Tag Archives: Sunflower seed bread

Jeffrey Hamelman’s Sunflower Seed Bread with Paté Fermentée

Hamelman's Sunflower Seed Bread with Paté Fermentée

I recently made the Sunflower Bread with Paté Fermentée from Jeffrey Hamelman’s book Bread as I have got a bit behind lately with Mellow Bakers, the group that is slowly but surely doing its best to bake all the recipes in the book. This is one of those breads that is full of grains, so if you are a seedy person then it’s another variation to try.

I am not quite sure why this one came out so flat in profile. When I sliced into it it was reasonably aerated and I don’t think it was overproved, but it didn’t do much in the way of rising at any point so I think it was the load of grains, soaked chopped rye, sunflower seeds and some linseed that I added as I was short on sunflower seeds.

Hamelman's Sunflower Seed Bread with Paté Fermentée Crumb shot

So far it’s been fine, but maybe this bread could have done with ten per cent very strong flour in the mix to give it a bit more lift. I was using Shipton No 1 for the flour in this one. Who knows? I’ll have to check out what the others made of this one when I post the link over on the Mellow Bakers forum.  It’s been a while since I made a seeded loaf and I think there are other recipes which are less faff than this one and give you a similar if not better result than this one.

I also bake these breads at a lower temperature than Hamelman gives, simply because I don’t like these grainy breads to have very hard crusts. Any grains that are in the crust area then get super hard and are not pleasant to eat unless you have the teeth of a rodent. More people crack teeth on hard grains in bread than anything else according to my dentist. The trademarked ‘Granary’ in the UK being the worst culprit for this or so she says, not my words, hers!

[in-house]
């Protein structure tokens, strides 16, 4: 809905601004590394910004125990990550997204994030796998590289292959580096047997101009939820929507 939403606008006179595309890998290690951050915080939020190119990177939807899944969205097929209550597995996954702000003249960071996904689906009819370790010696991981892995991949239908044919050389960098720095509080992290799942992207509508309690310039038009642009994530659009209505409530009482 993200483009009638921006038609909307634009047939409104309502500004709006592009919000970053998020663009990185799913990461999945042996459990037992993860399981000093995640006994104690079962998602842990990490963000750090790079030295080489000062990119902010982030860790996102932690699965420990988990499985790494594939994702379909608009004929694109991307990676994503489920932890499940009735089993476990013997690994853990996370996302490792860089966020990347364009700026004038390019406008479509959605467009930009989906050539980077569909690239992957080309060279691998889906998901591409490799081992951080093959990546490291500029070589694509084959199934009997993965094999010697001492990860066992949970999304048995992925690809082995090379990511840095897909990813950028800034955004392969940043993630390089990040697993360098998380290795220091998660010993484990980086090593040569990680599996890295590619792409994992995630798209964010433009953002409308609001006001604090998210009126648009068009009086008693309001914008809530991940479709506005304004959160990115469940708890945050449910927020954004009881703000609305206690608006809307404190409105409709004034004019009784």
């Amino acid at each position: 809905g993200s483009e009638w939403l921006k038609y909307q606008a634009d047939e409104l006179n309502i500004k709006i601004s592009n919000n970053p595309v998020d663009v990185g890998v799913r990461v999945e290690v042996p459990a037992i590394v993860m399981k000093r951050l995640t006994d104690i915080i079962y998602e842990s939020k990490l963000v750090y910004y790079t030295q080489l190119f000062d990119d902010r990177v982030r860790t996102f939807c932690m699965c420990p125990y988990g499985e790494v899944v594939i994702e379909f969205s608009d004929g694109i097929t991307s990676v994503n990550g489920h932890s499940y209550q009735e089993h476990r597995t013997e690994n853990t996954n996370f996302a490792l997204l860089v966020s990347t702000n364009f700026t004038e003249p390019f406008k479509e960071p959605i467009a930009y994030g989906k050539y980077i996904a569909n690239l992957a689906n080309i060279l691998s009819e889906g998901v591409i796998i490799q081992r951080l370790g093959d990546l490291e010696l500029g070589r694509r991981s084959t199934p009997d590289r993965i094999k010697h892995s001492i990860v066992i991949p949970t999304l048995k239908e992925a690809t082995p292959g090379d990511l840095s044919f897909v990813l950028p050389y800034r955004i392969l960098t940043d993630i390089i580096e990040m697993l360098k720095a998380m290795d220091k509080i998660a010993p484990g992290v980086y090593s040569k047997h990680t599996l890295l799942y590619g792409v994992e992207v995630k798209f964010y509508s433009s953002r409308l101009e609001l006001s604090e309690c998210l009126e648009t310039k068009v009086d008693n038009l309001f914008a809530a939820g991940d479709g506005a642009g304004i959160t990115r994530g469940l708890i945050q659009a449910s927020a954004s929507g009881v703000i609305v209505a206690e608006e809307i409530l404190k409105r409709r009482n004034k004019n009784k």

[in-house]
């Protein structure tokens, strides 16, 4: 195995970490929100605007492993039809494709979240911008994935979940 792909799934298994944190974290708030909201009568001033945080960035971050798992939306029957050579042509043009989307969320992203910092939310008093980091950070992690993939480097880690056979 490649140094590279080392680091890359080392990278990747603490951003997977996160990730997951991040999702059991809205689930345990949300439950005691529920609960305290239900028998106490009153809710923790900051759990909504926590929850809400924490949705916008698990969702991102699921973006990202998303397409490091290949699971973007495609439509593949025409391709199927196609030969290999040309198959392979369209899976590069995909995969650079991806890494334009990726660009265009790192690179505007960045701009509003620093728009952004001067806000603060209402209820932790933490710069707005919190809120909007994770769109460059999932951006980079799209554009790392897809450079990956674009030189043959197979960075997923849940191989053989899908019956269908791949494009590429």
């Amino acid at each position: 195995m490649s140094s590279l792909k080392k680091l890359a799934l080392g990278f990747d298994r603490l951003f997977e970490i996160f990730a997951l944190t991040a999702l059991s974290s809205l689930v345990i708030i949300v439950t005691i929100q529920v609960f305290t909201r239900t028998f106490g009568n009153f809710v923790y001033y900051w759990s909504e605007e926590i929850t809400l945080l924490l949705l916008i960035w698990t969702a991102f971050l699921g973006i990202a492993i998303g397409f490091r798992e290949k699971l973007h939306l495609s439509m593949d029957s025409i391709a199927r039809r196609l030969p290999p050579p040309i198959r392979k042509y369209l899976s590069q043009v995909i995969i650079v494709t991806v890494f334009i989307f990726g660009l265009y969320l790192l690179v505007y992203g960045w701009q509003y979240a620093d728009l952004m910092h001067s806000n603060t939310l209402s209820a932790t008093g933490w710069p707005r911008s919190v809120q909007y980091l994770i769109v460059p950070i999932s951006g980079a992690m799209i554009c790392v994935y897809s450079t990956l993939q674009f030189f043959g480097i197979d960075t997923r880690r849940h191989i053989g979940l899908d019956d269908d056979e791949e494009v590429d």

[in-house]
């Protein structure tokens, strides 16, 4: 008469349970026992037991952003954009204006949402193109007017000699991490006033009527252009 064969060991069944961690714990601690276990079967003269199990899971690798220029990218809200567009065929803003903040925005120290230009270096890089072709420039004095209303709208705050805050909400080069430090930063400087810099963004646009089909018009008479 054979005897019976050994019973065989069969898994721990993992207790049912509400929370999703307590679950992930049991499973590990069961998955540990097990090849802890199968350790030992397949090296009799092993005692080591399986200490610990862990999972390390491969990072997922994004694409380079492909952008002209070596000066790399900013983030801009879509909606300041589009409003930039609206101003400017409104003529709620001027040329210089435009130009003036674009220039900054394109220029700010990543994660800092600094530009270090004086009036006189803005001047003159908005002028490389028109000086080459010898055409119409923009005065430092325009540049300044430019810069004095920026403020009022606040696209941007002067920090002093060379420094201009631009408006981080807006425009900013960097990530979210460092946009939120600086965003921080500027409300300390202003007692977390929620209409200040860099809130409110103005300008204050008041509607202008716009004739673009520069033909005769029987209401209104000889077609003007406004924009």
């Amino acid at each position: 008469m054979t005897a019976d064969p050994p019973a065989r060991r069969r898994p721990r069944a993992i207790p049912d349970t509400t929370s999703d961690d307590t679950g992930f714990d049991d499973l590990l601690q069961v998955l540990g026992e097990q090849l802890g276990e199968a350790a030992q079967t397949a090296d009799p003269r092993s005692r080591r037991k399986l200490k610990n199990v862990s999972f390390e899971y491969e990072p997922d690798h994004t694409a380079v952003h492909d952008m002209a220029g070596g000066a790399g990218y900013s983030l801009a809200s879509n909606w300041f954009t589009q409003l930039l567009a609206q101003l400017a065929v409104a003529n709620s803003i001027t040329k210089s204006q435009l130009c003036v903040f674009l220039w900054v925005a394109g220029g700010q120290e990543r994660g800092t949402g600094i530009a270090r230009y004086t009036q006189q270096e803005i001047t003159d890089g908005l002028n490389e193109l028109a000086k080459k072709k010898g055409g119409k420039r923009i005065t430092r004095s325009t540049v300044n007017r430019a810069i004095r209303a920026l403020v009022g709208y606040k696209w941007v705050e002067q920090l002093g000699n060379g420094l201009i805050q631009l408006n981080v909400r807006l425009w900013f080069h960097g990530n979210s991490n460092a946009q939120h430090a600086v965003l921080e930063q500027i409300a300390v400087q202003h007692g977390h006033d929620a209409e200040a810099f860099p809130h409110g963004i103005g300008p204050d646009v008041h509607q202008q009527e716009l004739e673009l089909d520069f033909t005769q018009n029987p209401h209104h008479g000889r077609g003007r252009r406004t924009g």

Hamelman's Sunflower Seed Bread with Paté Fermentée and bacon

I am not convinced that just soaking the chopped rye (which forms a hefty component of this dough)  in cold water for four hours softens them enough either. Another time I would use warm water or gently simmer them to make sure they soften up and maybe soak them overnight in some fruit juice or ale as Dan Lepard does to great effect in his grain breads in the Handmade Loaf.

All the same this made a moist and tasty seedy loaf that improved in flavour and texture on the second day and was lovely with a rasher of middle cut bacon.

The sun came out for this shot!

Just a footnote: I wrote a couple of posts about this book (which is my second most useful bread book)  a while back and I also came across this thread on the Fresh Loaf, which might also be of interest.  It seems to imply that the most recent edition has had all the errors corrected. However, the only way to be sure that you get the most recent edition is to check the printing number at the front, and if you are ordering from an online supplier, they may well have old stock.

Patée Fermentée – For some reason this bread made with five different grains came out gloriously – so have a peek at that one if you want to see seedy loveliness!